Will: Having produced now about 20 of these biographies of successful business people, what are some of the themes that have emerged for you? Anything surprising emerging for you?
Becca: Yes. I would say after about the fifth one, a very clear … Again, this is not statistical. It’s anecdotal, because 20 is hardly enough. It’s not like good to great. The book, it’s highly statistical about what, for instance, makes it a great CEO or separates a great CEO from an average CEO. It’s not statistical. But what I would say is, after about the fifth one, each of these people has really, I would say, an epiphany in their adolescence, in their age 13 to 20, 22-time period when they realized they want to become an achiever. That struck me because each of them talks about it. They don’t say this is my epiphany. They don’t use those words. They don’t say, “I wanted to become an achiever.” They don’t use those words.
Becca: But each of them, whether they’re rich or poor, whether they were good at school or not good at school, it doesn’t matter. Since then, I’ve noticed that I’d say 90% of the time, I hear about that story sometime between age 13 and 22, where they just realized, “I wanted to really do something with myself, with my life.” That is one. Then, the second one that has struck me, and this is very much by virtue of the primary people we’ve written books for, were fundamentally, as much as I’d like you to believe, they were global. Every market is local. I’d say 60 to 70% of the people we’ve written for have primarily been Cleveland area, Ohio business people. Not all of them, but 60 to 70%.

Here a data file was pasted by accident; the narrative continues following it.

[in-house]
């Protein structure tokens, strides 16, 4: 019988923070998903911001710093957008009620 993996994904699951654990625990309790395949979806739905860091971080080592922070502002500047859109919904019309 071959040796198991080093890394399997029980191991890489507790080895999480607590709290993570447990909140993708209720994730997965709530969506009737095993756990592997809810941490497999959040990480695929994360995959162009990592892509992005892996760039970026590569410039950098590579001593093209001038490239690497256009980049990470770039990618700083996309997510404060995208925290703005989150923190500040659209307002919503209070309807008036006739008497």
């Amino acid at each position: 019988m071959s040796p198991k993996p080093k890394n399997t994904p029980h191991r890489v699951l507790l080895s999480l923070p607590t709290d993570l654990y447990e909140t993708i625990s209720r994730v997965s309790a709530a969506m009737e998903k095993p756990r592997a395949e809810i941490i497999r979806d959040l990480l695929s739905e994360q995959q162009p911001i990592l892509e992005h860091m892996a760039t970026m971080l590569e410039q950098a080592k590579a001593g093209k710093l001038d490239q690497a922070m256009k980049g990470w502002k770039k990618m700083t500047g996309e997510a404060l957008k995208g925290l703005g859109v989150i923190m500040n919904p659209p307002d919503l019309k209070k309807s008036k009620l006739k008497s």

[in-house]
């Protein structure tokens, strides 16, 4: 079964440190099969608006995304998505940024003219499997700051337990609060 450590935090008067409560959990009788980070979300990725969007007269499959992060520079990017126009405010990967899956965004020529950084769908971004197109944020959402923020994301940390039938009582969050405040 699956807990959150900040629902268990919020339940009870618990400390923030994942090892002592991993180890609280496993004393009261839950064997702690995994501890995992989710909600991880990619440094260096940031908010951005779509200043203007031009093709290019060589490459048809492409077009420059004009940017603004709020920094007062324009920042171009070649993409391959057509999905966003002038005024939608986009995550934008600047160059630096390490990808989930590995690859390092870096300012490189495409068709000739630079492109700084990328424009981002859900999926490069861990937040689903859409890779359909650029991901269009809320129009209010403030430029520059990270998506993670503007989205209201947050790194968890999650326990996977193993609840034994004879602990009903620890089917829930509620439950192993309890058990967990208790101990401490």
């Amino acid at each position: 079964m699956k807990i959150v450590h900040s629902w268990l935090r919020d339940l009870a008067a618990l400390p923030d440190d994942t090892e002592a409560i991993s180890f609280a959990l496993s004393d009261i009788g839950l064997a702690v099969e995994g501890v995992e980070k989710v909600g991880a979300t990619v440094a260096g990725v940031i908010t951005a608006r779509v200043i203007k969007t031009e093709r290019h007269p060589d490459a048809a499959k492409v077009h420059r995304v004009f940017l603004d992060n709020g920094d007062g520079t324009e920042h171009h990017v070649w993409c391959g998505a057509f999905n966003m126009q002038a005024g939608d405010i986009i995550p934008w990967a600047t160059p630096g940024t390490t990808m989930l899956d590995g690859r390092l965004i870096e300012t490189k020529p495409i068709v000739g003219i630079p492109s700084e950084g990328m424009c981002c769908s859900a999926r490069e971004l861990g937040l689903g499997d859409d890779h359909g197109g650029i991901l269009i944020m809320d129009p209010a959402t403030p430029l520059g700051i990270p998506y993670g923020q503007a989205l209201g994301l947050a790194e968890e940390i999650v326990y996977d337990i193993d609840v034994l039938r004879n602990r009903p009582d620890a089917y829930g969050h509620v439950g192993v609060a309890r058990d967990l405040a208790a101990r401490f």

Becca: This is very particular to that. But these stories, these people, the separation of church and state that took place between the business men and their wives is stunning. I know this sounds crazy in today’s day and age, but in some ways, it is beautiful. I do talk with their wives. It’s beautiful because it’s clear. Today, we have so much less clarity. The wives are as strong. I just was under the impression because I didn’t grow up with that much of an executive parent. I was really under the impression that the wives of these executives were perhaps a little bit more quiet or whatever. They were strong, strong, strong about what they did to raise their family. The executives were never around. It was absolute commitment to growing whatever company.